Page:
Whether or not open source, it is important that these models not be "black boxes" and that the user community is free to discover what is happening under the hood. Extensive documentation of Home Energy Saver is open to public and peer review and suggestions on improving the methodology are always welcome. Public documentation of the other tools examined in the Oregon study is much more patchy.
All other things aside, many building energy models are in a state of constant improvement. Dredging up a dated analysis that was flawed in 2008 produces an even more flawed impression four years later as these tools have evolved. Indeed, this may have been the most useful result of that the Oregon study: to draw critical attention to model predictions in a number of areas—infiltration, hot water estimation, HVAC representation and interactions, thermostat uniformity etc. Suffice it to say, that observations from the microscope are now reflected in more powerful and robust simulations four years later. And that was a positive impact. Moreover, no one in the simulation community is standing still; further improvements are being made as our attention is drawn to further phenomenon. Did you suspect that interior walls might influence heat transfer substantially in poorly insulated homes? Or that basements are seldom ever conditioned to the same levels as the upstairs? We did. And addressing these shortfalls are bringing the space heating predictions of HES into ever-closer correspondence with actual consumption.
Beyond Oregon, we are looking at high-quality data sets that span the gamut of geographical variation and housing types: from cold Wisconsin to hot and humid Florida, often looking at fine-grain measurements of end-use loads from monitoring studies that allow further insight.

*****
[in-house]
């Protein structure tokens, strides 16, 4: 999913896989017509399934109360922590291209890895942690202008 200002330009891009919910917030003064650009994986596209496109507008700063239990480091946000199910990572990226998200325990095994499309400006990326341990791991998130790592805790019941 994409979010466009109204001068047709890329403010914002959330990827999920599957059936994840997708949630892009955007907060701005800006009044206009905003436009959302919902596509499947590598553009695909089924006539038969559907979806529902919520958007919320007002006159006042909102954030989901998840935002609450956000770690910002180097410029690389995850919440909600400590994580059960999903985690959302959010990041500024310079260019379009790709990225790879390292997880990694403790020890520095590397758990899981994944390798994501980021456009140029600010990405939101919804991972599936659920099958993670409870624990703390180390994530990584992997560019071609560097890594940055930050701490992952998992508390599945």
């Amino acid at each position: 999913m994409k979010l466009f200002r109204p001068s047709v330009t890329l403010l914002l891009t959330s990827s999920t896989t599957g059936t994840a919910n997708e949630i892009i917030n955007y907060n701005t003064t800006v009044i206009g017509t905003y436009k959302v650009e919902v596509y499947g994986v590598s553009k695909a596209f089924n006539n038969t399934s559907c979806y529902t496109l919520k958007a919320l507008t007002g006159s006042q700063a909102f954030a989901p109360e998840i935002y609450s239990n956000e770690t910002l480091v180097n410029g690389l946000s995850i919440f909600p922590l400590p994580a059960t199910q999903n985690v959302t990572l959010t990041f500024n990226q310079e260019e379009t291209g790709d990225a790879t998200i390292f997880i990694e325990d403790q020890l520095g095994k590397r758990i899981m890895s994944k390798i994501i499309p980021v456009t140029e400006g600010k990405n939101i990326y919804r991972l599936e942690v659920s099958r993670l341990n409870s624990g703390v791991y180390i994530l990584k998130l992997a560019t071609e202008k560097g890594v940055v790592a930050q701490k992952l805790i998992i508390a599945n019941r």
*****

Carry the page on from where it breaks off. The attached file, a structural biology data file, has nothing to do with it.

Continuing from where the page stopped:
We fully agree that many nuances in building science may not be well reflected in a given model, and that bad inputs will yield bad outputs ("garbage-in; garbage-out"). These are areas of intense ongoing research and improvement in the Home Energy Saver tool at least. All would also no doubt agree that models are no panacea. The map is not the territory, but it can still help you get to where you want to go.
Simple models can provide rudimentary insight and that should not be under valued. However, the most detailed tools of today can help one to fathom the deeper influences that determine energy use in our homes. Yet, they teach this with a price for admission, suggesting that understanding comes not from simplicity, but rather from its opposite. "If you are out to describe the truth," Einstein famously said, "leave elegance to the tailor."
Evan Mills, Lawrence Berkeley National Laboratory
Danny Parker, Florida Solar Energy Center
Discussion continued here.